The UK court case involving the City Slickers column at The Daily Mirror and share trading before market moving tips appeared in the paper has provoked an interesting response at The Daily Mail, which is now publishing a list of the shareholdings of its finance reporters.

The editor’s weblog has the story and the actual declaration from the three Daily Mail reporters who own shares can be viewed here.

Importantly, The Daily Mail is not just publishing current holdings but also going back over past trading, which is very important if you want to understand where someone is coming from. Similarly, I would love to see past holdings of directors declared, rather than just the current holdings so investors could see how the positions have changed over the years.

Sadly, it would take a few days to produce a complete register of my past trading, but below are all the current holdings in a portfolio which is worth $58,518 and supported by a margin loan of $22,250.

As Crikey has reported before, there is also potential for all sorts of conflicts of interest in journalism with paid speaking gigs. For instance, I was offered $1,600 recently to simply have dinner with a group of people from a company that depends on substantial protection from the Howard Government. Taking the cash would have left me hopelessly conflicted the next time this controversial policy arose for discussion, so I declined.

I’ve even just had the Australian Institute of Company Directors on the line asking if I’ll edit a new email newsletter for their top 500 directors. It was okay to talk at the AICD annual conferences in 2004 and 2005, but this would be too big a conflict of interest for a shareholder activist and critic of the directors’ club.

The cash for comment scandal produced the register of interest for commercial radio presenters which has been a good initiative, but our newspaper and television journalists are still not publicly disclosing any information about their financial affairs save for the odd disclosure at the bottom of a story, so maybe we can all lift our game in light of these developments in the UK.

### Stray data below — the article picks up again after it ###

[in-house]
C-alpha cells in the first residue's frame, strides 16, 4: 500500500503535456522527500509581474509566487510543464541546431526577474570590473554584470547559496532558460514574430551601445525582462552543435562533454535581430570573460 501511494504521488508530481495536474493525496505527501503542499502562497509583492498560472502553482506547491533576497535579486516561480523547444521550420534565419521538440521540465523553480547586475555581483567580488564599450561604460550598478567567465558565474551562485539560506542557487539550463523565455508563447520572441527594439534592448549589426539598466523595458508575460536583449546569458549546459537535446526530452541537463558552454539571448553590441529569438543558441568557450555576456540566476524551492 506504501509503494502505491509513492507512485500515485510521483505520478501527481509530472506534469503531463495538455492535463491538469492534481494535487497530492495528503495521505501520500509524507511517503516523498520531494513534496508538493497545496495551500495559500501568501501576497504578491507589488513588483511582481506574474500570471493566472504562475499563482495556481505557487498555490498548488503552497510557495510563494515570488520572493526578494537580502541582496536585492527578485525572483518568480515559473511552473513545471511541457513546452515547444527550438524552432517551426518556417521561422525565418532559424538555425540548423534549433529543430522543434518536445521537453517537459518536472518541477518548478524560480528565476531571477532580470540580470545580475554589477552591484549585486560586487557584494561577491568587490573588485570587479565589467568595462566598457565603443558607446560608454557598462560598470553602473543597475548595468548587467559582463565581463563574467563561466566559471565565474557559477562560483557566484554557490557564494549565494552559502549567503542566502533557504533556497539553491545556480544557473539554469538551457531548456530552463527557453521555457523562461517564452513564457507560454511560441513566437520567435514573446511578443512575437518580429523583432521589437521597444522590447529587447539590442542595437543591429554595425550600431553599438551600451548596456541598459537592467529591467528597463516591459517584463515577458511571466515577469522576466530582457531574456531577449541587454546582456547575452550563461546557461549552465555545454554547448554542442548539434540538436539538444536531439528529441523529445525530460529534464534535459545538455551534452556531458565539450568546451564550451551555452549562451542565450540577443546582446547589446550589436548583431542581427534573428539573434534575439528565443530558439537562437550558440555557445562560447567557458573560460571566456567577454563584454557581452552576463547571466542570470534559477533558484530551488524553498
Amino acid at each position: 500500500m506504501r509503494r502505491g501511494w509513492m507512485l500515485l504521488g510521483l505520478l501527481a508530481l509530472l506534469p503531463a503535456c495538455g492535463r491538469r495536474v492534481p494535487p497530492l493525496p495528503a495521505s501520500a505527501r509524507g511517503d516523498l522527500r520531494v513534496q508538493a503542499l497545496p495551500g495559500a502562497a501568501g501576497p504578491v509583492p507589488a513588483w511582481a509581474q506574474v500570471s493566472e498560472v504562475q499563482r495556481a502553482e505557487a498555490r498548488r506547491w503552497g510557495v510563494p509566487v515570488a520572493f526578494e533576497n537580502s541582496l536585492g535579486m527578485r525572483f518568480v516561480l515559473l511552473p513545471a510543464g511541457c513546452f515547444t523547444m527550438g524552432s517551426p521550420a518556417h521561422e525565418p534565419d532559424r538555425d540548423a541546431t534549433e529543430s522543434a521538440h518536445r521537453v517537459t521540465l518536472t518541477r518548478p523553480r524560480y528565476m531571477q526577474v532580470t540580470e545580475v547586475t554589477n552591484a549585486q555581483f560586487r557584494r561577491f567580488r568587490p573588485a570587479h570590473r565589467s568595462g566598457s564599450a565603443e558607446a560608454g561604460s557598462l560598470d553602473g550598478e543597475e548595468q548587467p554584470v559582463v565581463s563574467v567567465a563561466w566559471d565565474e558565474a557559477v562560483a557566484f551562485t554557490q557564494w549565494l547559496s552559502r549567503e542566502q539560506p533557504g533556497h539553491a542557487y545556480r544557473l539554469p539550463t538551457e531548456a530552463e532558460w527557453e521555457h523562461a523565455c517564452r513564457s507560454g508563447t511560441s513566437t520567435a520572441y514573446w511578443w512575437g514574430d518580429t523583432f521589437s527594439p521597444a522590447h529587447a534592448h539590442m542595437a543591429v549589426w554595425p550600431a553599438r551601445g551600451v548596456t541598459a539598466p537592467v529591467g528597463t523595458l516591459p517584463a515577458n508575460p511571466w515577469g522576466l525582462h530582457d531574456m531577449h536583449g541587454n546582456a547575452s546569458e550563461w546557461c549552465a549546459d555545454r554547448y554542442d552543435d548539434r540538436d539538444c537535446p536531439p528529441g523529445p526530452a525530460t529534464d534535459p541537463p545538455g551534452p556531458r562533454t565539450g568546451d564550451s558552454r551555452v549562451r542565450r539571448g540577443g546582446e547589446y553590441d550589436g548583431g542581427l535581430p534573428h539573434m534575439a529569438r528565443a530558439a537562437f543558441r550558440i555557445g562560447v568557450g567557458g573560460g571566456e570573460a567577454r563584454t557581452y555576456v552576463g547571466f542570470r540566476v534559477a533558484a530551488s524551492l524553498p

The Mayne Family Portfolio (assembled for AGM access not shareholder returns)

ABC Learning (80), Austereo (310) AGL (90), Atlas Group (420), Aristocrat Leisure (50), Ansell (50), APN News & Media (115), Austar (500), Alumina (100), Billabong (40), Baycorp Advantage (150), Becton Property Group (1100), BHP Billiton (35), Brickworks (40), Babcock & Brown (32), Bluescope Steel (60), Clime Capital (540), Central Equity (220), Callenger Financial Services (150), Chiquita Brands (670), Coles Myer (50), Computershare (80), CSR, (220), Caltex Australia (40), David Jones (220), John Fairfax (115), Gunns (1,140), Healthscope (100), Harvey Norman (200), Housewares International (350), Insurance Australia Group (95), IOOF (75), Incitec Pivot (33), James Hardie (60), Just Group (300), Macquarie Bank (12), Macquarie Goodman Group (125), Mirvac (150), Macquarie Infrastructure Group (130), Macquarie Leisure Trust (240), Multiplex (165), MYOB, (500), Mayne Pharma (250), National Australia Bank (16), Nylex (2,300), Nufarm (45), News Corporation (325), News Corporation non-voting (25), Orica (25), Pacifica (250), Pacific Brands (210), Publishing & Broadcasting Limited (67), Primelife (370), PMP, (370), Palamedia (100), Perpetual (8), Paperlinx (200), Patrick Corp (70), Qantas (160), Record Investments (100), Reece Australia (40), Ramsay Healthcare (65), Resmed (100), Southern Cross Broadcasting (50), Seek (200), STW Communications (180), SP Ausnet (400), Spotless (100), Symbion Health (250), Tabcorp (35), Tassal Group (520), Telstra (610), Toll Holdings (40), Tattersall’s (160), Virgin Blue (310), Village Roadshow (175), Woodside Petroleum (16), Wattyl (250), Zinifex (110).